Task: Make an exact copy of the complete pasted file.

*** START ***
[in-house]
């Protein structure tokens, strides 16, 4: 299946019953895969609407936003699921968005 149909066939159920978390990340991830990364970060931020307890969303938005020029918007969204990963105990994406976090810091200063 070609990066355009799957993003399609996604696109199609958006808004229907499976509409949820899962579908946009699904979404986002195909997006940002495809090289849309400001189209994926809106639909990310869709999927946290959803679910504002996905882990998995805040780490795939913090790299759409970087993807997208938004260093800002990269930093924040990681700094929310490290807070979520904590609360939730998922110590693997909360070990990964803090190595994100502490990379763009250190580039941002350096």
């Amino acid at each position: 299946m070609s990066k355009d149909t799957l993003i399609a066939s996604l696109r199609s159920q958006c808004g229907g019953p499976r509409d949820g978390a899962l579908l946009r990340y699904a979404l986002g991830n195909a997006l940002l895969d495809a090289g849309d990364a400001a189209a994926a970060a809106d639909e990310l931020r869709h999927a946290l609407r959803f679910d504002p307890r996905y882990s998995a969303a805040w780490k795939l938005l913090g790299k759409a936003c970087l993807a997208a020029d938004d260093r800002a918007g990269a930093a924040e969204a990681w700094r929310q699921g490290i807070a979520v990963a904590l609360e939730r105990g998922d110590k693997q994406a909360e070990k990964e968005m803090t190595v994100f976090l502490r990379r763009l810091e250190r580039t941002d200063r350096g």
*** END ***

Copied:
[in-house]
């Protein structure tokens, strides 16, 4: 299946019953895969609407936003699921968005 149909066939159920978390990340991830990364970060931020307890969303938005020029918007969204990963105990994406976090810091200063 070609990066355009799957993003399609996604696109199609958006808004229907499976509409949820899962579908946009699904979404986002195909997006940002495809090289849309400001189209994926809106639909990310869709999927946290959803679910504002996905882990998995805040780490795939913090790299759409970087993807997208938004260093800002990269930093924040990681700094929310490290807070979520904590609360939730998922110590693997909360070990990964803090190595994100502490990379763009250190580039941002350096």
């Amino acid at each position: 299946m070609s990066k355009d149909t799957l993003i399609a066939s996604l696109r199609s159920q958006c808004g229907g019953p499976r509409d949820g978390a899962l579908l946009r990340y699904a979404l986002g991830n195909a997006l940002l895969d495809a090289g849309d990364a400001a189209a994926a970060a809106d639909e990310l931020r869709h999927a946290l609407r959803f679910d504002p307890r996905y882990s998995a969303a805040w780490k795939l938005l913090g790299k759409a936003c970087l993807a997208a020029d938004d260093r800002a918007g990269a930093a924040e969204a990681w700094r929310q699921g490290i807070a979520v990963a904590l609360e939730r105990g998922d110590k693997q994406a909360e070990k990964e968005m803090t190595v994100f976090l502490r990379r763009l810091e250190r580039t941002d200063r350096g």